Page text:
The win Sunday is a major coup for Hulu — the show is the streaming service’s first Emmy-nominated drama series.
The cast and producers were joined onstage by Atwood, who received loud applause when she appeared on stage.
For much of the rest of the show, the ghost of Donald Trump loomed large, despite the fact the U.S. president was not in the audience.
Canadian Lorne Michaels, the creator of a newly resurgent Saturday Night Live, which has taken pointed swings at the presidency, won an early award for outstanding variety sketch series. As did Alec Baldwin for his demented imitation of Trump, and Kate McKinnon for her sly portrayal of Hilary Clinton.
“I remember the first time we won this award,” Michaels told the audience. “It was after the first seaon in 1976. I remember thinking … that this was it. This is the highpoint. There would never be a season as crazy, as unpredictable, or as exhausting or exhilarating. Turns out I was wrong.”
Baldwin, meanwhile, raised his Emmy high in the air and proclaimed: “At long last, Mr. President, here is your Emmy” in reference to the fact that Trump had long claimed the Emmys were rigged for not giving him an award for The Celebrity Apprentice, which he produces.
McKinnon thanked Clinton as the music started to cut her off: “On a personal note I want to thank Hilary Clinton for her grace and grit.”
Melissa McCarthy was honoured at last weekend’s creative arts Emmys as best guest actress for her SNL work, including portraying Sean Spicer. The former White House press secretary made a surprise Emmys appearance, wheeling in his own podium. “This will be the largest audience to witness an Emmys. Period. Both in person and around the world,” he said, a reference to his claim, while Trump spokesperson, that the inauguration crowd on Jan. 20 was the largest in history.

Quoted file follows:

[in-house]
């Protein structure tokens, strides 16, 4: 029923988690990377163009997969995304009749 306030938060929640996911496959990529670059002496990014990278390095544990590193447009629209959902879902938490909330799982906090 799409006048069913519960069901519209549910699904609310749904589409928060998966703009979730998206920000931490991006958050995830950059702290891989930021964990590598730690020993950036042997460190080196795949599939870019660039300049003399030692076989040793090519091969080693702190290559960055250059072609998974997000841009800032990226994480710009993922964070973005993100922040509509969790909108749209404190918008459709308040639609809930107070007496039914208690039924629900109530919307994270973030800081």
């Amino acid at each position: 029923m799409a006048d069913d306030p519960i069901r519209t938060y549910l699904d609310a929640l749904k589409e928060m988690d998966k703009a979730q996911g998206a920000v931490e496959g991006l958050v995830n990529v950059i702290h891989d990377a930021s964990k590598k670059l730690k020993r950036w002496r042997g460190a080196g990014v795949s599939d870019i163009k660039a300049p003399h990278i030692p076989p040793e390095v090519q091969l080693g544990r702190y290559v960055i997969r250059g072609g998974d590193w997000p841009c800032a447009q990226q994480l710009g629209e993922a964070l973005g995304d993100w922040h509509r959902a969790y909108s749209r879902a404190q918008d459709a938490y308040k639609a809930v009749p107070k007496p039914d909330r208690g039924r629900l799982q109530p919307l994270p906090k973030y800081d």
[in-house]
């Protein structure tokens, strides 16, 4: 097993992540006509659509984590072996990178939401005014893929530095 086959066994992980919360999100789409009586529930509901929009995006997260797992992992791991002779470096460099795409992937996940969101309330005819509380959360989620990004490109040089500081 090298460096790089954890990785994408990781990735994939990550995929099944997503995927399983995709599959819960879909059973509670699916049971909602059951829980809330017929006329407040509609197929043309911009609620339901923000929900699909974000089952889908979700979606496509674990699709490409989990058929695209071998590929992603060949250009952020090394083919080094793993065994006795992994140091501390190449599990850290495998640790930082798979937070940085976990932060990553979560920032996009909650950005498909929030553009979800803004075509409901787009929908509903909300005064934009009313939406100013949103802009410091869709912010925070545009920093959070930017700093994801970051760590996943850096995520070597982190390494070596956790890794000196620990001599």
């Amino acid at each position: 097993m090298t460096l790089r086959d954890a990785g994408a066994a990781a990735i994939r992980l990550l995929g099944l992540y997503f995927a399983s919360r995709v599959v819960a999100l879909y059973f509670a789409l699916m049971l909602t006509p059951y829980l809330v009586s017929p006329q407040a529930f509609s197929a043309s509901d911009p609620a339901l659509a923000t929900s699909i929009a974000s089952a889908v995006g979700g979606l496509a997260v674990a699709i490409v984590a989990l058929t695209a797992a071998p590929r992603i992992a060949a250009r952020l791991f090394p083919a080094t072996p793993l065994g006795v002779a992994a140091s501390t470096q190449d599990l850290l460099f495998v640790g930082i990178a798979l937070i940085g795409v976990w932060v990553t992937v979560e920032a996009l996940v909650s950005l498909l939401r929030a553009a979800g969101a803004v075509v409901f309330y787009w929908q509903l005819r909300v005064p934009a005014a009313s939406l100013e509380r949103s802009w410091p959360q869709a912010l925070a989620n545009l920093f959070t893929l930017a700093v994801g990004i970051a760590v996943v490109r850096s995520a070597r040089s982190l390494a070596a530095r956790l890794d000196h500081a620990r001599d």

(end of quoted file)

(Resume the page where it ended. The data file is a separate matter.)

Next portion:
Another early Canadian winner was Quebec director Jean-Marc Vallée, (Wild, Dallas Buyers Club), who won the outstanding directing Emmy for a Limited Series for HBO’s Big Little Lies. The show also won outstanding supporting actor and actress for Alexander Skarsgard and Laura Dern. “I thank you girls for making me look good like this” said Vallée in reference to stars including Reese Witherspoon, Zoe Kravitz and Nicole Kidman.
“This is quite an honor,” said Vallée, who also thanked writer David E. Kelley for the “brilliance” in his writing.
Stephen Colbert’s song-and-dance opening and monologue celebrated TV and repeatedly tweaked Trump, including the president’s assertion that he should have won an Emmy for Celebrity Apprentice. His subsequent presidency was the fault of TV voters, Colbert said. He also called the president “the biggest TV star of the past year.”
John Lithgow, who received the best supporting drama actor for his role as British leader Winston Churchill in The Crown, took a more diplomatic approach to political commentary.
“Most of all I have to thank Winston Churchill. In these crazy times, his life, even as an old man, reminds us what courage and leadership in government really looks like,” Lithgow said.
Ann Dowd of The Handmaid’s Tale was honoured as Best Supporting Actor in a drama. The series also took awards for Best Drama Writing and Directing.
Lena Waithe became the first African-American woman to win an Emmy for comedy series writing, for Master of None, sharing the award with series co-creator Aziz Ansari, who is of Indian heritage.